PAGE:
Heat kills more Australians than any natural disaster. Those most at risk are older people, young children and people with a medical condition and Heatstroke is fatal in up to 80% of cases. Heat-related illness can be prevented – keep cool, avoid vigorous physical activity in hot weather, and drink plenty of water and other non-alcoholic fluids. Never leave children or pets unattended in a parked car and seek medical assistance if a person shows any signs of heat exhaustion or heatstroke.
Heat stress occurs when our body is unable to cool itself enough to maintain a healthy temperature. Normally, the body cools itself by sweating, but sometimes sweating isn’t enough and the body temperature keeps rising.
Heat-related illness can range from mild conditions such as a rash or cramps to very serious conditions such as heatstroke, which can kill.
Overexertion in hot weather, sun or bushfire exposure, and exercising or working in hot, poorly ventilated or confined areas can increase your risk of heat stress. Heat can also make an existing medical condition worse, for example heart disease.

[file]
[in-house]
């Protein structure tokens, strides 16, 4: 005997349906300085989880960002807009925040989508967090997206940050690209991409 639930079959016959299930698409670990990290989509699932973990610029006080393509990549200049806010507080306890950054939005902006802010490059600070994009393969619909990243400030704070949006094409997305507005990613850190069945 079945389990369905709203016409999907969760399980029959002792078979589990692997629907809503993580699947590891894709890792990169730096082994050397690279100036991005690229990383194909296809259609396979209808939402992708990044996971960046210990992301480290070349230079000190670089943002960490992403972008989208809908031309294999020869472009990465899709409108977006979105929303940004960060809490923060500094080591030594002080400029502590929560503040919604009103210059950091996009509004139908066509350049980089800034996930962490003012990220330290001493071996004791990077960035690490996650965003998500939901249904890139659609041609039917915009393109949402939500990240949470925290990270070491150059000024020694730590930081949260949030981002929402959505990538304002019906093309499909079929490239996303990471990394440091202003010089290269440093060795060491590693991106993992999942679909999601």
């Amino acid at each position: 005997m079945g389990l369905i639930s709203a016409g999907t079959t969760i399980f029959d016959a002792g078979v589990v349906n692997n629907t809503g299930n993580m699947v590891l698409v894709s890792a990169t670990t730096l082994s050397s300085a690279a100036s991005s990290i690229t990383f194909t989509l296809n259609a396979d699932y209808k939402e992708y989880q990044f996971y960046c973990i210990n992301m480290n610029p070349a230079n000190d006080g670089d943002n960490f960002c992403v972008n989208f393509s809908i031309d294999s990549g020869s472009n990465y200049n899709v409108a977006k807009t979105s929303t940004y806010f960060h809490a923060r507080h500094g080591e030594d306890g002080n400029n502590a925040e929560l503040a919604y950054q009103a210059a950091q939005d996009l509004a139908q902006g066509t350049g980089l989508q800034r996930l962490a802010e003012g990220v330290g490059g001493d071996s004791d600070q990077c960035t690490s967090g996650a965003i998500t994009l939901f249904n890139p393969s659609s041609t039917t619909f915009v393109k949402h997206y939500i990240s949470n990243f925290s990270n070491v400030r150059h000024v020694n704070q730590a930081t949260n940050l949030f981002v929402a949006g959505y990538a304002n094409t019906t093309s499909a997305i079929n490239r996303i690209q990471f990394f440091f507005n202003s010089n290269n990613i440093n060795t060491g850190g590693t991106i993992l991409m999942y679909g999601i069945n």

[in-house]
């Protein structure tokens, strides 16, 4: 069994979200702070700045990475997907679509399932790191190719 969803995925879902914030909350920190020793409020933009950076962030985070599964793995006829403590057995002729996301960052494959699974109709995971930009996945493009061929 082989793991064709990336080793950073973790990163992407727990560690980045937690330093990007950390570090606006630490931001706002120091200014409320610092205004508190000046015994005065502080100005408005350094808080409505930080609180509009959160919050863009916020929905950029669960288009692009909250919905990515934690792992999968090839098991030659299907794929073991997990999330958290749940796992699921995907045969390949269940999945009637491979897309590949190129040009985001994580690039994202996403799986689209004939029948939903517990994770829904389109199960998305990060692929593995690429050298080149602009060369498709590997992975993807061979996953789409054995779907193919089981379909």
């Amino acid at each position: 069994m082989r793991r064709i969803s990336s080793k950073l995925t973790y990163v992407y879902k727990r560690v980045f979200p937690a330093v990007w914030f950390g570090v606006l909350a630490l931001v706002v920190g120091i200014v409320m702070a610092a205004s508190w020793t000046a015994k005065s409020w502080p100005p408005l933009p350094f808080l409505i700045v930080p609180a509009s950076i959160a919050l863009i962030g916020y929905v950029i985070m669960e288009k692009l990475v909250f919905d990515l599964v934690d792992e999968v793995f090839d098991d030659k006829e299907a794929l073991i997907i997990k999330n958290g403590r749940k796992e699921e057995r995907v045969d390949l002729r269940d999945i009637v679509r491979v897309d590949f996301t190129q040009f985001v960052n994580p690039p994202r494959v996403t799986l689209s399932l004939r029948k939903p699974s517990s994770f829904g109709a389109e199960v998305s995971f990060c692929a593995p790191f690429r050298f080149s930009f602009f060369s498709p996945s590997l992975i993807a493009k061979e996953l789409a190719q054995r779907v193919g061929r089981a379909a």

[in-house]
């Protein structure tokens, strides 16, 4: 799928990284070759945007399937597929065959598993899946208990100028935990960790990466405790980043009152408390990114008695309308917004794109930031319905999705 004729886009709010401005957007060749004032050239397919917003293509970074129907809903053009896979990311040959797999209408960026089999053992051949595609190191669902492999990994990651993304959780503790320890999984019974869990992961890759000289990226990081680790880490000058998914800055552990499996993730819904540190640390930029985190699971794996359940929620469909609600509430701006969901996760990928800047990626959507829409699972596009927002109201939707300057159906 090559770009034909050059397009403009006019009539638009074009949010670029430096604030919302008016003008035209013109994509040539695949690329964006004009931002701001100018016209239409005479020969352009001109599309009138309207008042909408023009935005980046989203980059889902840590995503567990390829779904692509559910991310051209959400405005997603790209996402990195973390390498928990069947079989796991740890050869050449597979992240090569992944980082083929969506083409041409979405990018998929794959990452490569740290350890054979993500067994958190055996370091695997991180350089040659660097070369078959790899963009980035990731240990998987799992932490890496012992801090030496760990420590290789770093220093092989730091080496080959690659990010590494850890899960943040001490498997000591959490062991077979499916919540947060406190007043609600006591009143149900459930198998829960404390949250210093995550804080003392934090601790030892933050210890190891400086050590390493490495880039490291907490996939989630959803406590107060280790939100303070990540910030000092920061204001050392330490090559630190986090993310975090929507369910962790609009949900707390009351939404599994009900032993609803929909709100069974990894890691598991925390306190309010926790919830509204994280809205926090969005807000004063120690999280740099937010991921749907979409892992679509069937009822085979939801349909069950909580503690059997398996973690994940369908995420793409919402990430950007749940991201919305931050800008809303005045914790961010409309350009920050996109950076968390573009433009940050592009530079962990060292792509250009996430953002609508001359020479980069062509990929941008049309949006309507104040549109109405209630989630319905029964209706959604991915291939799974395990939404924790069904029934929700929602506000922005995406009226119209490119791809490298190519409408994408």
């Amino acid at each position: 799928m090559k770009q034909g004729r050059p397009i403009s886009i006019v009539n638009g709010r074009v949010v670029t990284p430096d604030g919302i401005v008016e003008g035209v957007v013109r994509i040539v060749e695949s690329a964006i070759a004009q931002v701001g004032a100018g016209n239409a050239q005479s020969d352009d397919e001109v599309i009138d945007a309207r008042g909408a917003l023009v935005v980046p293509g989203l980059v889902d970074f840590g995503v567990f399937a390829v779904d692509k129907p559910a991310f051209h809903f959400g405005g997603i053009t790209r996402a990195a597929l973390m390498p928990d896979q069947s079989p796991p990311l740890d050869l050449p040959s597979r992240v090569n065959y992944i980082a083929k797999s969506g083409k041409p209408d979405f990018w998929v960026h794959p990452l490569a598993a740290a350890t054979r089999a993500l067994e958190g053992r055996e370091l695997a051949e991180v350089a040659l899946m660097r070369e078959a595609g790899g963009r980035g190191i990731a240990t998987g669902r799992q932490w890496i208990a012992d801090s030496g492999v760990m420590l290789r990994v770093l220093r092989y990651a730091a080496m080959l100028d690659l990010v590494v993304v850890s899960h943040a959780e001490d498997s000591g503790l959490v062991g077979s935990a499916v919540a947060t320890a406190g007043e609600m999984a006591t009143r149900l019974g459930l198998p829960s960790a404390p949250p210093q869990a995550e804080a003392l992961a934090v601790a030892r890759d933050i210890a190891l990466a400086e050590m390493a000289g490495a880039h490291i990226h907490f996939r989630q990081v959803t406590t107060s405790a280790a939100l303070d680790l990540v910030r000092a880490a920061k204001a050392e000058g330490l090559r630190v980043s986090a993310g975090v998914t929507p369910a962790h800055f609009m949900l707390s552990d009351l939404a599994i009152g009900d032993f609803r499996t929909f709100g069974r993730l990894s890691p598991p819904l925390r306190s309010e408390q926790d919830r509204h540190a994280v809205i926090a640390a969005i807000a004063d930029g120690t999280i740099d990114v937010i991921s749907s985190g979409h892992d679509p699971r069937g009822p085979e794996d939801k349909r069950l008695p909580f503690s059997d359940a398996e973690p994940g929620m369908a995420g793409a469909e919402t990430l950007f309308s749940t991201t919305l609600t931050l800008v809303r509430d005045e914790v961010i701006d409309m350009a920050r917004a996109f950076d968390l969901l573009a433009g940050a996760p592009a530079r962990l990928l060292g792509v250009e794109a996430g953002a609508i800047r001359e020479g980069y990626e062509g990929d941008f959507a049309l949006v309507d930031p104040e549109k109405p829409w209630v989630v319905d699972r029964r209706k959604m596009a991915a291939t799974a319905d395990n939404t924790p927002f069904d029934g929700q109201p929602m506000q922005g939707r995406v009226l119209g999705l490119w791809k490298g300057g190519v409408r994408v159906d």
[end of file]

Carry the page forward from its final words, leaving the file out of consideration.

People most at risk of heat-related illness
Anyone can suffer from heat-related illness, but those most at risk are:
- People over 65 years, particularly those living alone or without air conditioning
- Babies and young children
- Pregnant and nursing mothers
- People who are physically unwell, especially with heart disease, high blood pressure or lung disease
- People on medications for mental illness.
- Elderly people are more prone to heat stress than younger people because their body may not adjust well to sudden or prolonged temperature change. They are also more likely to have a chronic medical condition and be taking medication that may interfere with the body’s ability to regulate temperature.
Source: Better Health Channel